## Sunday, April 15, 2007

### Sense Of Poise And Rationality. Topic: Algebra. Level: AIME/Olympiad.

Problem: (1993 Canada National Olympiad - #2) Show that $x$ is rational if and only if three distinct terms that form a geometric progression can be chosen from the sequence $x, x+1, x+2, x+3, \ldots$.

Solution: We will prove the "if" statement first, i.e. $x$ is rational implies we can find the geometric progression. Let $x = \frac{p}{q}$. The terms of the sequence are then

$\frac{p}{q}$, $\frac{p+q}{q}$, $\frac{p+2q}{q}$, $\frac{p+3q}{q}, \ldots$.

We simply choose the terms

$\frac{p}{q}$, $\frac{p+pq}{q}$, $\frac{p+(2p+pq)q}{q}$ which are the same as $\frac{p}{q}$, $\frac{p(1+q)}{q}$, $\frac{p(1+q)^2}{q}$,

clearly a geometric progression.

Now for the other direction, assume $x+a, x+b, x+c$ are a geometric progression with $a < b < c$ positive integers. Then

$\frac{x+a}{x+b} = \frac{x+b}{x+c} \Rightarrow x^2+(a+c)x+ac = x^2+2bx+b^2 \Rightarrow (a+c)x+ac = 2bx+b^2$.

Solving for $x$ yields $x = \frac{b^2-ac}{a+c-2b}$ which is clearly rational, as desired. QED.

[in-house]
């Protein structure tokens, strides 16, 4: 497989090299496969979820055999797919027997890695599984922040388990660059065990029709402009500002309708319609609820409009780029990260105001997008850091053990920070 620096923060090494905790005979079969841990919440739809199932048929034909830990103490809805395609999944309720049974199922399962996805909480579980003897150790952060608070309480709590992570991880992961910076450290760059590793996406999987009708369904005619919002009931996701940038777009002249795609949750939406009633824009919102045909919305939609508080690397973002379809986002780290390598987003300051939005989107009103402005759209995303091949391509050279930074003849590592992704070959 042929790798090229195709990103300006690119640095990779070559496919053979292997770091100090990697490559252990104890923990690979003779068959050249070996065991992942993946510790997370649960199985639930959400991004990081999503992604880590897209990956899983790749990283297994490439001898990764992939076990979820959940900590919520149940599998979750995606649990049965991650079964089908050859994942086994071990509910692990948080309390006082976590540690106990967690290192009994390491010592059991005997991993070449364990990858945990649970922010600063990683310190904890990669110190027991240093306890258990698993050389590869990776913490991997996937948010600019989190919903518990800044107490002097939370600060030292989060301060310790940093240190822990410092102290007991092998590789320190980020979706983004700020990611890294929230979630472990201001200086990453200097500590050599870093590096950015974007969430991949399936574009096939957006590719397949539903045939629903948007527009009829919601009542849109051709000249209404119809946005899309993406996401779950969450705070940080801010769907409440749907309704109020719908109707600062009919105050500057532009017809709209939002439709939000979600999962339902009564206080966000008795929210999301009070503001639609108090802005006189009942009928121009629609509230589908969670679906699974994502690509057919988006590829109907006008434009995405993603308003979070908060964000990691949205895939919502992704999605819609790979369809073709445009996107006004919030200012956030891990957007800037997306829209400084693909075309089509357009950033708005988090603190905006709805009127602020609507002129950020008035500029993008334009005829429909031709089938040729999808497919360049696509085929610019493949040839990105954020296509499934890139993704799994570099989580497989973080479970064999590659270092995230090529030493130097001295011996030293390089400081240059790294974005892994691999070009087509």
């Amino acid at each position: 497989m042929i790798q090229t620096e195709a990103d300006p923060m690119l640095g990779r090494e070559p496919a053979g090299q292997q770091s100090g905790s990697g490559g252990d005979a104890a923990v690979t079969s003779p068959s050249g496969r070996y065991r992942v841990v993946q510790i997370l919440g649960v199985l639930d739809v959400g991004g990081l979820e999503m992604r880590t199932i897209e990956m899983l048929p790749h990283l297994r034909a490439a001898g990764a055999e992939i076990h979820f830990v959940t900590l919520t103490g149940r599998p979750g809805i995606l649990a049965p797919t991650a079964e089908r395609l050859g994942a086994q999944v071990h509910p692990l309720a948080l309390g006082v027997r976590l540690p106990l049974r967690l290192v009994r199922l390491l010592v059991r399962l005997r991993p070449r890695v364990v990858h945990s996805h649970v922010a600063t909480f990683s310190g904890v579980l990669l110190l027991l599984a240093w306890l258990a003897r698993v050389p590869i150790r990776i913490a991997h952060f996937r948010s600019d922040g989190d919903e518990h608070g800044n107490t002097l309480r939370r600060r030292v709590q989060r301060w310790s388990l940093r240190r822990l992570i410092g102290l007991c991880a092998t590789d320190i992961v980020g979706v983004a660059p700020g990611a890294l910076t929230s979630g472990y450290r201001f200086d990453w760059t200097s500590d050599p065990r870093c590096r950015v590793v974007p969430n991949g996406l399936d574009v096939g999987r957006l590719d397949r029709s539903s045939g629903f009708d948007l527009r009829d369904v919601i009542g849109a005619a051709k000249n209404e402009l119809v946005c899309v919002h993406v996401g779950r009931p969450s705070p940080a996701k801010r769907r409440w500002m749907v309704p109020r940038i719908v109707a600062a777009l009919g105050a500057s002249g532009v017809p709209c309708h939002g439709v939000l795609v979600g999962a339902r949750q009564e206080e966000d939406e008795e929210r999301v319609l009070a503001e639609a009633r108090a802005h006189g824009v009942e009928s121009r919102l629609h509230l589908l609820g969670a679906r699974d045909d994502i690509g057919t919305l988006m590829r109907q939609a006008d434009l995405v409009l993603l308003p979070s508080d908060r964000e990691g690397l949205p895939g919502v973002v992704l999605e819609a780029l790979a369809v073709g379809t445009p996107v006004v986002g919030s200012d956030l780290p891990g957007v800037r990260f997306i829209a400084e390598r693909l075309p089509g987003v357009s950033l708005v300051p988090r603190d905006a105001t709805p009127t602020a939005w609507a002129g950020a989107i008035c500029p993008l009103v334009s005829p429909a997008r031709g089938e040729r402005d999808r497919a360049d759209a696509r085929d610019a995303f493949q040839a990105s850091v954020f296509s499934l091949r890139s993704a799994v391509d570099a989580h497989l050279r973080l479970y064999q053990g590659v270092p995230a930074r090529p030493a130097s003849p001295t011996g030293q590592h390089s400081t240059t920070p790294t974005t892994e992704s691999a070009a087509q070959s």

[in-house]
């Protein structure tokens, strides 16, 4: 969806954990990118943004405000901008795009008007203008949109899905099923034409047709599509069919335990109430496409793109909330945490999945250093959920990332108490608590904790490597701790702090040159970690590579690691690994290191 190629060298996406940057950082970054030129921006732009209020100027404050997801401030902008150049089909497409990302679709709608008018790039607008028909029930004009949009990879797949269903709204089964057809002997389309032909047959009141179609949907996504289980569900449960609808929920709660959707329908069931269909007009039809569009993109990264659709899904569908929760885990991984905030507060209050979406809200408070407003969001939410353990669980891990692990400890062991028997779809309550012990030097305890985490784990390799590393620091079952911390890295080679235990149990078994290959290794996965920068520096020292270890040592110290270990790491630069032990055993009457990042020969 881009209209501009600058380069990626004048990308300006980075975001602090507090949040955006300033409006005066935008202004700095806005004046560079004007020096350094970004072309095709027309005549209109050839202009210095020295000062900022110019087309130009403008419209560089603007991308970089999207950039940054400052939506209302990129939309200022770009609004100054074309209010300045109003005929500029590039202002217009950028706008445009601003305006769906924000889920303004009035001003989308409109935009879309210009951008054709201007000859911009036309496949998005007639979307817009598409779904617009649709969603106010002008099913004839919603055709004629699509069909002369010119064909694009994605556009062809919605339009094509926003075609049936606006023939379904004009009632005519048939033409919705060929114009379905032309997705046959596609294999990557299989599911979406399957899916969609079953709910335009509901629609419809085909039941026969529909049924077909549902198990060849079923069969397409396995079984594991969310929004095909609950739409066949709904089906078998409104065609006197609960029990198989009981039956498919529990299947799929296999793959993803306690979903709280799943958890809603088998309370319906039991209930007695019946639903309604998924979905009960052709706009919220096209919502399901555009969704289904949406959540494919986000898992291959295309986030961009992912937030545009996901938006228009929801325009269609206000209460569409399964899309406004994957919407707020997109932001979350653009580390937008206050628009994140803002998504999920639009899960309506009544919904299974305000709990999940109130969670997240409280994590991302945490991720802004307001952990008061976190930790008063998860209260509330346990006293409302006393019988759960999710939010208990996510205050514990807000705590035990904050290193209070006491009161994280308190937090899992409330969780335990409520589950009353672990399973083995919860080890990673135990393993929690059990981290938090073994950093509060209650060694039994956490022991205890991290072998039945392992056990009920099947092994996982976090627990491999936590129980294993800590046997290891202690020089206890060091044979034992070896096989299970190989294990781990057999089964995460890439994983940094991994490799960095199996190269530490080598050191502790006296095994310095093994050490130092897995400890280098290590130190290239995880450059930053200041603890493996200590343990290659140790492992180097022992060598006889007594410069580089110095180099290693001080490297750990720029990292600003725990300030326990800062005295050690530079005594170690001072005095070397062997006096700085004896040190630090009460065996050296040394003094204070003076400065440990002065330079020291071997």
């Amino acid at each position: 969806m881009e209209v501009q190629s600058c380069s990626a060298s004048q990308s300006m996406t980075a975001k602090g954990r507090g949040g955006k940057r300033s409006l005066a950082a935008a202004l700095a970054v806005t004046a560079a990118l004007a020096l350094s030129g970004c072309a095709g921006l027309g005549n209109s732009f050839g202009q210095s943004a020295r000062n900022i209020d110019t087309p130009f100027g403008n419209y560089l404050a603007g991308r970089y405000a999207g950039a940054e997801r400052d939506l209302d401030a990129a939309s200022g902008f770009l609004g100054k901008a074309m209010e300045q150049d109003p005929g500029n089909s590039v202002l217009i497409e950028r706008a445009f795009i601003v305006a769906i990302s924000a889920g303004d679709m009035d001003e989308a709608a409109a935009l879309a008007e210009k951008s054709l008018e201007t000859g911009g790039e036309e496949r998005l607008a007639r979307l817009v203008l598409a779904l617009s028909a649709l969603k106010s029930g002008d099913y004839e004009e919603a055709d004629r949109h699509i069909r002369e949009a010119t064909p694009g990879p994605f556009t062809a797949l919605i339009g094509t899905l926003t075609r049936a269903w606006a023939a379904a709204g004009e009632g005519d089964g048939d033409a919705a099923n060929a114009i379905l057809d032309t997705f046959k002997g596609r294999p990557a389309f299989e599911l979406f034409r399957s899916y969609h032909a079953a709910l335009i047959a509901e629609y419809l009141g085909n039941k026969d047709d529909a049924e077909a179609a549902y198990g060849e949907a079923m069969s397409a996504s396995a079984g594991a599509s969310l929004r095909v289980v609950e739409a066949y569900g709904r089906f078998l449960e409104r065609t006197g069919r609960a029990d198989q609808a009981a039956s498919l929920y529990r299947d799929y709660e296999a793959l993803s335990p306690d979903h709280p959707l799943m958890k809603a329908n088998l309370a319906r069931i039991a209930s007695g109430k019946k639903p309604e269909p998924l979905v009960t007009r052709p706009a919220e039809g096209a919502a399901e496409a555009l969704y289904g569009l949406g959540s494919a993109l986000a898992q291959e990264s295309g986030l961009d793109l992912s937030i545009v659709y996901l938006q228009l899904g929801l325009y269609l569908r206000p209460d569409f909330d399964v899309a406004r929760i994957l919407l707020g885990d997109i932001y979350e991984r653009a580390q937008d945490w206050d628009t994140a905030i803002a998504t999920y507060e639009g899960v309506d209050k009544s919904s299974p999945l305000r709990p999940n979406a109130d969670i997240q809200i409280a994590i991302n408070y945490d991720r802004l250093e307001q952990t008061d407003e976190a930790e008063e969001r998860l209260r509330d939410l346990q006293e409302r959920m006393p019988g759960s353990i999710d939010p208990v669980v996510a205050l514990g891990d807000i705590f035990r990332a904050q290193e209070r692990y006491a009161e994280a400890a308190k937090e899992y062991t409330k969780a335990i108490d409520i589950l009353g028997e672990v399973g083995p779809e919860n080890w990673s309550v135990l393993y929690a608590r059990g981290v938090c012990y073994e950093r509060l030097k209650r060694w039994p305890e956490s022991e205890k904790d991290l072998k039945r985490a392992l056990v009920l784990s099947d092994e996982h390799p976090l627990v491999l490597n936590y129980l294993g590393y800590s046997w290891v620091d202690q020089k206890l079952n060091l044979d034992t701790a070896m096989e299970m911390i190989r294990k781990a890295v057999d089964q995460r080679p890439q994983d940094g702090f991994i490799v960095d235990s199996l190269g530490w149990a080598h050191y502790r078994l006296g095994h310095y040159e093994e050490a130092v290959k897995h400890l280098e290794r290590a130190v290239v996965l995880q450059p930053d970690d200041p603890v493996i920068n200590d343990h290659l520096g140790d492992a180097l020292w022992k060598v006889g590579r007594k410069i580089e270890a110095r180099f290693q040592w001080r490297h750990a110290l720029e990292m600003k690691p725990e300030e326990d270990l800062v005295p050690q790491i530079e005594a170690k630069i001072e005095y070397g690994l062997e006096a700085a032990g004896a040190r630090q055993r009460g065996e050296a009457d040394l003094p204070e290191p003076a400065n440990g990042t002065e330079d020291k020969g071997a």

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Comment: An interesting "definition" of a rational number, pretty neat in fact. Though it may not seem so at first, the "if" direction was actually considerably harder than the "only if" direction because the approach was not as straightforward. The "only if" proof required simple algebra, while the "if" proof needed a little creative picking and choosing. Another approach for the "if" direction is to set $x = \frac{p}{q}$ and try to find corresponding $a, b, c$ but that makes it a little more difficult than necessary.

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Practice Problem: (1993 Canada National Olympiad - #3) In triangle $ABC$, medians to the sides $\overline{AB}$ and $\overline{AC}$ are perpendicular. Show that $\cot{B}+\cot{C} \ge \frac{2}{3}$.

1. 2.